Employee Crushed To Death By Two Tons Of Cargo While On A Vessel In Florida
According to federal officials, an employee on a ship in Florida was reportedly killed when the vessel swayed with the giant waves, and two tons of cargo reportedly crushed him against a wall when it shifted.
Three employees were reportedly loading five heavy rolls of paper that measured about 7 feet in height into the M/V Weserborg’s cargo hold from a pier with a crane. The tragedy occurred on 11 September 2022, in Panama City, per the US Department of Labor.
An Occupational Safety and Health Administration examination revealed that the worker operating the crane did not have a clear view of the employees in the cargo hold at that time, per the officials.
The 28-year-old individual’s death could’ve been preventable if Premier Bulk Stevedoring LLC, which is a marine cargo contractor from Mobile and the employer, abided by the federal safety protocols, per the DOL.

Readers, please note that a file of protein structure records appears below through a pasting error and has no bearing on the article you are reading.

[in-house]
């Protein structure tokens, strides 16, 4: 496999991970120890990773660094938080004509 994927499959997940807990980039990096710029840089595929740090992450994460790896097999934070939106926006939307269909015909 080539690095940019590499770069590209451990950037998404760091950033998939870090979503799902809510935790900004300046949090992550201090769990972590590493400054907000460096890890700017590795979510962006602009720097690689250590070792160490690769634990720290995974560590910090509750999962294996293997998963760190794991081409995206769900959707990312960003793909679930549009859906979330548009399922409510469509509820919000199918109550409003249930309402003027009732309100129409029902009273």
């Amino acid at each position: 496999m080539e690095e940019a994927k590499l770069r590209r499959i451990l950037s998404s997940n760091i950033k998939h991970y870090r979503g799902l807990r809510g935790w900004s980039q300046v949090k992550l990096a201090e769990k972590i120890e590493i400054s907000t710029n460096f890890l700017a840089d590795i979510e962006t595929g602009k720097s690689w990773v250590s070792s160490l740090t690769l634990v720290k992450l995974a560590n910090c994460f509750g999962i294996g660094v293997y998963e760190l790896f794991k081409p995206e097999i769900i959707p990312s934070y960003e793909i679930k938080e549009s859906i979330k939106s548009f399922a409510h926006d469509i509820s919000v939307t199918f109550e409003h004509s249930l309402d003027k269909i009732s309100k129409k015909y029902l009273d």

OSHA cited the firm for two incidents involving serious safety violations and a repeat violation, the DOL declared in a news release dated 10 March.
Less than two years back, OSHA reportedly cited Premier Bulk Stevedoring for unsafe loading activities. An examination into this tragic 2022 (September) fatality found the firm again operating dangerously, the OSHA area office director in Mobile, Jose Gonzalez, mentioned.
OSHA inspectors further learned that the company did not ensure that the crane operator could see the signalman guiding the two-ton paper cargo into the vessel.
In December (2020), the firm was cited over a violation of similar nature, per the release.
OSHA inspectors further cited the firm in connection with the employee’s death as it found its cargo-handling supervisors did not finish up a required accident prevention course.
Premier Bulk Stevedoring LLC has 15 days after receiving the citations to comply and pay the proposed penalty of $43,750, put forward a request to OSHA for an informal conference, or contest the findings, per the release.
References: Business Insider, Aol